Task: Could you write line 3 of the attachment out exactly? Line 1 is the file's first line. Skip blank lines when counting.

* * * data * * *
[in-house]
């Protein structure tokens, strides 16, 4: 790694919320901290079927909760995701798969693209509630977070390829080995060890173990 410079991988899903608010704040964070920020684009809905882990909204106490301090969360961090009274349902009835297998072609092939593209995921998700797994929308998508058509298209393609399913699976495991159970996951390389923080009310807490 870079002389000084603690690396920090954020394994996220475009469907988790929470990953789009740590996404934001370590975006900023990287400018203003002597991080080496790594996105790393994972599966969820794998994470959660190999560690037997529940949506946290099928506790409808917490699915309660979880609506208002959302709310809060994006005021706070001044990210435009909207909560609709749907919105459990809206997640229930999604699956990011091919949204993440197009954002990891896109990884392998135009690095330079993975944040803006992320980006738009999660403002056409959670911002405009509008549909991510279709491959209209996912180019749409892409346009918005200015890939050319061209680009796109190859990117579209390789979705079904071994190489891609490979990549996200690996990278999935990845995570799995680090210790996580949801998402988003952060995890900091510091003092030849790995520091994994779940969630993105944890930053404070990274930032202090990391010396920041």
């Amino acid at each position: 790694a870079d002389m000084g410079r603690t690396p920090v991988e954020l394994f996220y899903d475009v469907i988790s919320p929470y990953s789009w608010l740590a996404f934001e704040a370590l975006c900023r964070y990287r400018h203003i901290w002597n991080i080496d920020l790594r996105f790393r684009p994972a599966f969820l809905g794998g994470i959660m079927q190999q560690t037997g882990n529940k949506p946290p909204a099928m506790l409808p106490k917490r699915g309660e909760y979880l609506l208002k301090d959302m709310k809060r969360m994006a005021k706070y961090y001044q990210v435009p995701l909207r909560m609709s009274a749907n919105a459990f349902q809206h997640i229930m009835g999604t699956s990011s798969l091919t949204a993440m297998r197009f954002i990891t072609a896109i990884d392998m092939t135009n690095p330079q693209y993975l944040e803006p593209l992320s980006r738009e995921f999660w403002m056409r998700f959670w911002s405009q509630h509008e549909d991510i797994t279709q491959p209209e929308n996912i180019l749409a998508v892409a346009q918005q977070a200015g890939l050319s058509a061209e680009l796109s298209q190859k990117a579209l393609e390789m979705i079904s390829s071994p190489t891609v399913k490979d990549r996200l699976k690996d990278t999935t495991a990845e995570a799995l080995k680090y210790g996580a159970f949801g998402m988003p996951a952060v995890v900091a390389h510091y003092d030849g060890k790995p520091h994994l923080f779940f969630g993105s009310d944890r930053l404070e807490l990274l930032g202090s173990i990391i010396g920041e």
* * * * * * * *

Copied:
């Amino acid at each position: 790694a870079d002389m000084g410079r603690t690396p920090v991988e954020l394994f996220y899903d475009v469907i988790s919320p929470y990953s789009w608010l740590a996404f934001e704040a370590l975006c900023r964070y990287r400018h203003i901290w002597n991080i080496d920020l790594r996105f790393r684009p994972a599966f969820l809905g794998g994470i959660m079927q190999q560690t037997g882990n529940k949506p946290p909204a099928m506790l409808p106490k917490r699915g309660e909760y979880l609506l208002k301090d959302m709310k809060r969360m994006a005021k706070y961090y001044q990210v435009p995701l909207r909560m609709s009274a749907n919105a459990f349902q809206h997640i229930m009835g999604t699956s990011s798969l091919t949204a993440m297998r197009f954002i990891t072609a896109i990884d392998m092939t135009n690095p330079q693209y993975l944040e803006p593209l992320s980006r738009e995921f999660w403002m056409r998700f959670w911002s405009q509630h509008e549909d991510i797994t279709q491959p209209e929308n996912i180019l749409a998508v892409a346009q918005q977070a200015g890939l050319s058509a061209e680009l796109s298209q190859k990117a579209l393609e390789m979705i079904s390829s071994p190489t891609v399913k490979d990549r996200l699976k690996d990278t999935t495991a990845e995570a799995l080995k680090y210790g996580a159970f949801g998402m988003p996951a952060v995890v900091a390389h510091y003092d030849g060890k790995p520091h994994l923080f779940f969630g993105s009310d944890r930053l404070e807490l990274l930032g202090s173990i990391i010396g920041e």